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Over the weekend we received reprimands from a few of our readers.

The rebukes came in the form of emails and online comments that called us thoughtless and irresponsible, and accused us of endangering lives.

They were in reference to a brief story we ran on Friday about Sandwich’s farmers market continuing through the winter months. That’s not exactly the kind of story that we expect to generate blowback. It didn’t include any of the key terms that tend to engender controversy. Terms like “presidential election” or “voter fraud,” for instance.

But years of newspaper experience have shown us that it tends to be the seemingly innocuous things that land you in the hottest water with readers.

The readers did not take issue with the farmers market story itself, exactly, but the photograph that accompanied it. The photograph was not a recent photo. It was from our files. It showed a vendor at the market smiling as he discussed his wares with a customer. The customer, dressed in a sun dress and sunglasses, is also smiling.

Notice anything wrong with this picture?

If not, here’s a hint: it has to do with the smiles. Or rather, the fact that you can see them.

No masks!

This photo was from two years ago and was only added to the story to provide a bit more visual interest to the layout.

It was also added late in the game, as deadline approached. The editor searched out the photo and attached it to the story. The designer laid out the page. At least one copy editor proofed the page before it was sent off to the printer. Not one of them saw a problem with the image.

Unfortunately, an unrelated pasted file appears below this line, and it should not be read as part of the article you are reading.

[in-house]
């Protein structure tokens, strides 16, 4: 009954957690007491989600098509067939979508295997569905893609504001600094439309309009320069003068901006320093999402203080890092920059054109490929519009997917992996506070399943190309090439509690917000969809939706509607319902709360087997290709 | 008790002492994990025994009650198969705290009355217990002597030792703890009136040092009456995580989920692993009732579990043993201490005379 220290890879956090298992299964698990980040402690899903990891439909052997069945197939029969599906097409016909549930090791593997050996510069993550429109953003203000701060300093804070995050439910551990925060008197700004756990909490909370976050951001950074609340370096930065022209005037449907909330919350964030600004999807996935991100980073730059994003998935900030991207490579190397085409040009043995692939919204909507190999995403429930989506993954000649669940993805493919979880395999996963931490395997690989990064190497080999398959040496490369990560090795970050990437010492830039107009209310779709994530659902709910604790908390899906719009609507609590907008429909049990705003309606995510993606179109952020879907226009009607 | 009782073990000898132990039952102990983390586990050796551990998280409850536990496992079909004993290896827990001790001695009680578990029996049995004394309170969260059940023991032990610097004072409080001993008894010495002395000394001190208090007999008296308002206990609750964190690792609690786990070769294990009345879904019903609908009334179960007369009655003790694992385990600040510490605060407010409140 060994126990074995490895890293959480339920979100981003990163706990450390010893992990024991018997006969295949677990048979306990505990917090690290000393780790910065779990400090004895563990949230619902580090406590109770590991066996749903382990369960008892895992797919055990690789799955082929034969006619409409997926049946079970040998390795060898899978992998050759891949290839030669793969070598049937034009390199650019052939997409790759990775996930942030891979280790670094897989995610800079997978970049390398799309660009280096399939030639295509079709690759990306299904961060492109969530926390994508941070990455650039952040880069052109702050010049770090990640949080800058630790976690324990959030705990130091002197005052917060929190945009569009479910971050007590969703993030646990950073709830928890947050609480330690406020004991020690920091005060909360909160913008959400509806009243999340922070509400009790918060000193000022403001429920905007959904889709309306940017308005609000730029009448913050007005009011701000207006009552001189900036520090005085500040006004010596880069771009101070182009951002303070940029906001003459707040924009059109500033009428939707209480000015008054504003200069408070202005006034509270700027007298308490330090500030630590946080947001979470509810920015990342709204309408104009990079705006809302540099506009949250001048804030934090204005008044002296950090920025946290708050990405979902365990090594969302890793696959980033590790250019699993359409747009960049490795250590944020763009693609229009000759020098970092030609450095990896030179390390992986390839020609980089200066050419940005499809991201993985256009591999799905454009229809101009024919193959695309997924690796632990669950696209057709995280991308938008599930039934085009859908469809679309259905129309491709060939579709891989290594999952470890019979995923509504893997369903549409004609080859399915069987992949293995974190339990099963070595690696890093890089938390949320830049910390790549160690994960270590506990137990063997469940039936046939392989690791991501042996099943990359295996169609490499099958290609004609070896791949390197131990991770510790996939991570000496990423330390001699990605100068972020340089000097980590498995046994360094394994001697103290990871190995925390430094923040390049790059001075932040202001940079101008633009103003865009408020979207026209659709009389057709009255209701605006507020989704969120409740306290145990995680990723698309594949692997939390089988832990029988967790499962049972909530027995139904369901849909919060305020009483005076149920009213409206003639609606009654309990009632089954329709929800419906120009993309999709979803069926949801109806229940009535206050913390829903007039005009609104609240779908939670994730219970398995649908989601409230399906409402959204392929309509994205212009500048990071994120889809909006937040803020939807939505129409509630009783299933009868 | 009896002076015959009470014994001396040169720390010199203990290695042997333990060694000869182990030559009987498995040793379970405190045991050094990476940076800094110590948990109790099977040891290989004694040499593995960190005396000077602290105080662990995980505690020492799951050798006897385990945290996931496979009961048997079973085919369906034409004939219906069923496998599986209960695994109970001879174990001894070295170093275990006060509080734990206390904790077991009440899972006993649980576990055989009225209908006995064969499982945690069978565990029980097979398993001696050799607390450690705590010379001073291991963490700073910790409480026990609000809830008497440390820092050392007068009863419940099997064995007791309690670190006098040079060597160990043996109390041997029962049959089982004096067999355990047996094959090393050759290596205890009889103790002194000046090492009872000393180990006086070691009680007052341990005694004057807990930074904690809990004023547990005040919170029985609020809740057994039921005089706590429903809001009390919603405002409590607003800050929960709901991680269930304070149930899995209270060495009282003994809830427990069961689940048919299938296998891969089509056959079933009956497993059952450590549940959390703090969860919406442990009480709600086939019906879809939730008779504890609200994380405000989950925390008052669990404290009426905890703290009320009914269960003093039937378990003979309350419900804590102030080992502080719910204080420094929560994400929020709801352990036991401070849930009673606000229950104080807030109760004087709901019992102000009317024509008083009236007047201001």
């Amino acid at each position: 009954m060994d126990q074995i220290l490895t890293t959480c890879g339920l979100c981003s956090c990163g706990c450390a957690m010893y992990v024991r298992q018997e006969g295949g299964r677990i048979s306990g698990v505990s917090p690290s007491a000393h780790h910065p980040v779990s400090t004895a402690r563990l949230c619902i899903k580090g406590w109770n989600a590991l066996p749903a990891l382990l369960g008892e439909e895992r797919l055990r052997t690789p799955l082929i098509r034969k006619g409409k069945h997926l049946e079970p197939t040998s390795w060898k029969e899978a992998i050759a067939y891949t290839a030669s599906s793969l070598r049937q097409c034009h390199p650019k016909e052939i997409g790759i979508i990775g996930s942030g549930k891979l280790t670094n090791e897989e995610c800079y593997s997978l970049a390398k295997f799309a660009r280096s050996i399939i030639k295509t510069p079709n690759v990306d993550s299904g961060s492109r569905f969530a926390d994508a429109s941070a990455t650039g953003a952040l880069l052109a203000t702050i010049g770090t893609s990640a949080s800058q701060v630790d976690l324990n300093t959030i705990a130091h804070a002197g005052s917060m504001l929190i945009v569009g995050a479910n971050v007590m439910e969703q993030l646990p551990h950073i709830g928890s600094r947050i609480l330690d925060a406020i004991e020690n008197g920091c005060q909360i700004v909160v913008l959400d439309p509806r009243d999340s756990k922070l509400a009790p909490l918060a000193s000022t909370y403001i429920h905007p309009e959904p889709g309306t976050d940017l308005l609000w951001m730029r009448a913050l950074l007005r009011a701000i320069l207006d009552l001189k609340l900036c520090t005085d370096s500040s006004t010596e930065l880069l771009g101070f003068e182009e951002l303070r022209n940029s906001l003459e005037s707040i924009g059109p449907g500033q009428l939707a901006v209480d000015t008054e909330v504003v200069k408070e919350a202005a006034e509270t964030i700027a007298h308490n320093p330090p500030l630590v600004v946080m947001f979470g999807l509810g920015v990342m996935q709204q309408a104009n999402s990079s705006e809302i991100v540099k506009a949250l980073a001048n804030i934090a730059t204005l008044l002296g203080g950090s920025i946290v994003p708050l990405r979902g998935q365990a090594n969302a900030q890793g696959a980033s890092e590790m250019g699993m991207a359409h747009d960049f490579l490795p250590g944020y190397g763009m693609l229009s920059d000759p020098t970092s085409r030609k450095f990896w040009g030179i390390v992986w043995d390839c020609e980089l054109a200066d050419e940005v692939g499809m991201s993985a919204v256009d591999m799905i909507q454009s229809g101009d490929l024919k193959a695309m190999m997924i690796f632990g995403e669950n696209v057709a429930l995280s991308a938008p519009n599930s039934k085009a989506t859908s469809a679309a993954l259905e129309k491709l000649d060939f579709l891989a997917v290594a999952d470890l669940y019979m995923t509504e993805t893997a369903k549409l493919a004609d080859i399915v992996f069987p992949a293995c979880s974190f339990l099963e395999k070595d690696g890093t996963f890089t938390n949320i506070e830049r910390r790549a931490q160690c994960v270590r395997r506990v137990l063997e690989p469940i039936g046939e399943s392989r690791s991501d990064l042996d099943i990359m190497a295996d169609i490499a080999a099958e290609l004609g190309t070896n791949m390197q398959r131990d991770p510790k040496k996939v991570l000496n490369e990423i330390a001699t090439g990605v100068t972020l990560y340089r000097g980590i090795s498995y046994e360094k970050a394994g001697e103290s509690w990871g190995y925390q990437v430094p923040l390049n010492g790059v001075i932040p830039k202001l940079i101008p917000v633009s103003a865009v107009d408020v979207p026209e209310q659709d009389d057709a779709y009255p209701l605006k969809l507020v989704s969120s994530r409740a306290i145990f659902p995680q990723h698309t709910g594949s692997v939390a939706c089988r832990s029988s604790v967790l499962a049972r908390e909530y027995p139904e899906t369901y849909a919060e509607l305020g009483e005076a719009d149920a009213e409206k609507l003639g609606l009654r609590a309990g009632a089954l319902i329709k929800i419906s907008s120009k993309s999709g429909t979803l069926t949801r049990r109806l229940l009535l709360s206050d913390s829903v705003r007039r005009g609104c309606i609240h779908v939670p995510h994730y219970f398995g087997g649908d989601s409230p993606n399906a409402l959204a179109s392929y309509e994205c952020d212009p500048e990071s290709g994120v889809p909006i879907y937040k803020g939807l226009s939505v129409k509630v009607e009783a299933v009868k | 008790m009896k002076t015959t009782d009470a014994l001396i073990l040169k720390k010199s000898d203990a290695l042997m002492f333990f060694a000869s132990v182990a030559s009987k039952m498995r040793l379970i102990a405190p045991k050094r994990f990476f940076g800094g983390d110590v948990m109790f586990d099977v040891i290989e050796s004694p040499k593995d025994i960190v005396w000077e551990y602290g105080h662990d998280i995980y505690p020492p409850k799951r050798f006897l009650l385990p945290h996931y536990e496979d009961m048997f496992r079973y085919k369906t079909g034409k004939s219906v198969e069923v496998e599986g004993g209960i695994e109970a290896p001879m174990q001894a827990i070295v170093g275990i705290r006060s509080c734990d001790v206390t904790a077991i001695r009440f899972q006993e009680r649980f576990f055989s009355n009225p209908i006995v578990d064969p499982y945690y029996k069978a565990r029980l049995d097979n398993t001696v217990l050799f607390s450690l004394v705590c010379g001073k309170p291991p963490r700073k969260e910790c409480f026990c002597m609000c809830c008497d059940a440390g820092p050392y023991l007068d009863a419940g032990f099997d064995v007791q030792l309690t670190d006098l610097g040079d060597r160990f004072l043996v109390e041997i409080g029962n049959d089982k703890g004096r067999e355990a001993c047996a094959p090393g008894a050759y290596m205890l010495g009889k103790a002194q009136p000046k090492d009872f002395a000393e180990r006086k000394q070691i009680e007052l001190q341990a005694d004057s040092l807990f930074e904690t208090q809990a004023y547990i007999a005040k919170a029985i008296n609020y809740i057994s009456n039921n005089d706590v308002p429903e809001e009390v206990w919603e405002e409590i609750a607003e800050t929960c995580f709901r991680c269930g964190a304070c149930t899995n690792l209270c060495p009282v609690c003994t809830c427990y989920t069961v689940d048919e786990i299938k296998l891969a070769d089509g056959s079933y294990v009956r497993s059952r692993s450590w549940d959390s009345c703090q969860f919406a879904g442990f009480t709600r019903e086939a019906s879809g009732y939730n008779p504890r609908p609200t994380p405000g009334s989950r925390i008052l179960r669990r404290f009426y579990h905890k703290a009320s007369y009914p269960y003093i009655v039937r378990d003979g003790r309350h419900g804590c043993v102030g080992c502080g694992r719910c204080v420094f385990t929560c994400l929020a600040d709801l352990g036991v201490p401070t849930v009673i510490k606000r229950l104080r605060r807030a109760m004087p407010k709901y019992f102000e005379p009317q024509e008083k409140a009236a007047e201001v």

Additionally, the story was featured in Saturday morning’s good news UpSide e-newsletter. That means the photo did not raise a red flag to the staff member who assembled that newsletter, either.

But some readers spotted it and were not pleased.

“This is NOT the time to promote no masks. This is a dangerous moment in the life of this pandemic, the infection is spiking. Now is the time to promote everybody wearing masks. You have a responsibility to send out the correct message. This picture doesn’t do that,” one reader wrote.

“Don’t you get it?” another reader asked. “With your thoughtless choice of that photo, you are subliminally encouraging all of your readers to go maskless.”

“Doesn’t anyone think any more?” another added.

They are right. It was an unintentionally thoughtless choice on our part.

In this instance, the photo had no news value. It was just a design element. That’s all.

COVID-19 is serious business. Everyone needs to be wearing a mask when they are out in public.

We have a responsibility to the thousands of people who read our newspapers every week and many more who read our stories online. We need to keep COVID in mind when we’re deciding what photographs to run.

Even through we yearn to fill our pages with the happy, smiling faces of our neighbors, we need to be more thoughtful than ever in our choices and ask ourselves, what message is this photo sending?

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